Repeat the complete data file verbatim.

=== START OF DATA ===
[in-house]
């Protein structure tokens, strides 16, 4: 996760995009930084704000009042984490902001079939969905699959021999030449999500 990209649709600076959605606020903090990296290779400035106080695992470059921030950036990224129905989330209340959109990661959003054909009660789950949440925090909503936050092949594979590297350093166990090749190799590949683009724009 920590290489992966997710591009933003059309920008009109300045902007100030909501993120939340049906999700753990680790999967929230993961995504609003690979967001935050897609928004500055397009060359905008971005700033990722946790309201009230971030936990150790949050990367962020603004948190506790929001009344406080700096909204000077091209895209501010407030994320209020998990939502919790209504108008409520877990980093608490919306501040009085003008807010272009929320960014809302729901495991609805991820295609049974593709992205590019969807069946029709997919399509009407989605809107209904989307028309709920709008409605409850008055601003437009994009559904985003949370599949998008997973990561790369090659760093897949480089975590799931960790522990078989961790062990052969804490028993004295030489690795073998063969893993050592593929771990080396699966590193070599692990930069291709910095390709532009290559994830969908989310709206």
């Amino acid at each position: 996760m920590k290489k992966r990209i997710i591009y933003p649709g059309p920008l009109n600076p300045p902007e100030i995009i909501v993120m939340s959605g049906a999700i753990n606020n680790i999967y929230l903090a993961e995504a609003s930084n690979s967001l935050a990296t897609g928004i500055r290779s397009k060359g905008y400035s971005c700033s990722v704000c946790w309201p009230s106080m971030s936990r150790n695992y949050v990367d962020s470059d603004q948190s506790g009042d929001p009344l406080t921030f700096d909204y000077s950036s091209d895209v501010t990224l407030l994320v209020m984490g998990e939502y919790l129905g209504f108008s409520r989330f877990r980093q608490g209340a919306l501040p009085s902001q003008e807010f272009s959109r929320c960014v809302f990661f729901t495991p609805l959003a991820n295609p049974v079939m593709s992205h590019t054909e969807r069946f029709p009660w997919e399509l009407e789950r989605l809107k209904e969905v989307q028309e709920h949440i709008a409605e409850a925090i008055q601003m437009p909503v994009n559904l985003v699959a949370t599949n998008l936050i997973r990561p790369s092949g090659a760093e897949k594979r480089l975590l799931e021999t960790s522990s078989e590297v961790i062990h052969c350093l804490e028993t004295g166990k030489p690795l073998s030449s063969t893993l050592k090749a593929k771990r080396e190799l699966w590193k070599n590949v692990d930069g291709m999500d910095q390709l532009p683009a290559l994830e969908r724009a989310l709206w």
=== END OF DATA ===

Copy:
[in-house]
């Protein structure tokens, strides 16, 4: 996760995009930084704000009042984490902001079939969905699959021999030449999500 990209649709600076959605606020903090990296290779400035106080695992470059921030950036990224129905989330209340959109990661959003054909009660789950949440925090909503936050092949594979590297350093166990090749190799590949683009724009 920590290489992966997710591009933003059309920008009109300045902007100030909501993120939340049906999700753990680790999967929230993961995504609003690979967001935050897609928004500055397009060359905008971005700033990722946790309201009230971030936990150790949050990367962020603004948190506790929001009344406080700096909204000077091209895209501010407030994320209020998990939502919790209504108008409520877990980093608490919306501040009085003008807010272009929320960014809302729901495991609805991820295609049974593709992205590019969807069946029709997919399509009407989605809107209904989307028309709920709008409605409850008055601003437009994009559904985003949370599949998008997973990561790369090659760093897949480089975590799931960790522990078989961790062990052969804490028993004295030489690795073998063969893993050592593929771990080396699966590193070599692990930069291709910095390709532009290559994830969908989310709206």
């Amino acid at each position: 996760m920590k290489k992966r990209i997710i591009y933003p649709g059309p920008l009109n600076p300045p902007e100030i995009i909501v993120m939340s959605g049906a999700i753990n606020n680790i999967y929230l903090a993961e995504a609003s930084n690979s967001l935050a990296t897609g928004i500055r290779s397009k060359g905008y400035s971005c700033s990722v704000c946790w309201p009230s106080m971030s936990r150790n695992y949050v990367d962020s470059d603004q948190s506790g009042d929001p009344l406080t921030f700096d909204y000077s950036s091209d895209v501010t990224l407030l994320v209020m984490g998990e939502y919790l129905g209504f108008s409520r989330f877990r980093q608490g209340a919306l501040p009085s902001q003008e807010f272009s959109r929320c960014v809302f990661f729901t495991p609805l959003a991820n295609p049974v079939m593709s992205h590019t054909e969807r069946f029709p009660w997919e399509l009407e789950r989605l809107k209904e969905v989307q028309e709920h949440i709008a409605e409850a925090i008055q601003m437009p909503v994009n559904l985003v699959a949370t599949n998008l936050i997973r990561p790369s092949g090659a760093e897949k594979r480089l975590l799931e021999t960790s522990s078989e590297v961790i062990h052969c350093l804490e028993t004295g166990k030489p690795l073998s030449s063969t893993l050592k090749a593929k771990r080396e190799l699966w590193k070599n590949v692990d930069g291709m999500d910095q390709l532009p683009a290559l994830e969908r724009a989310l709206w």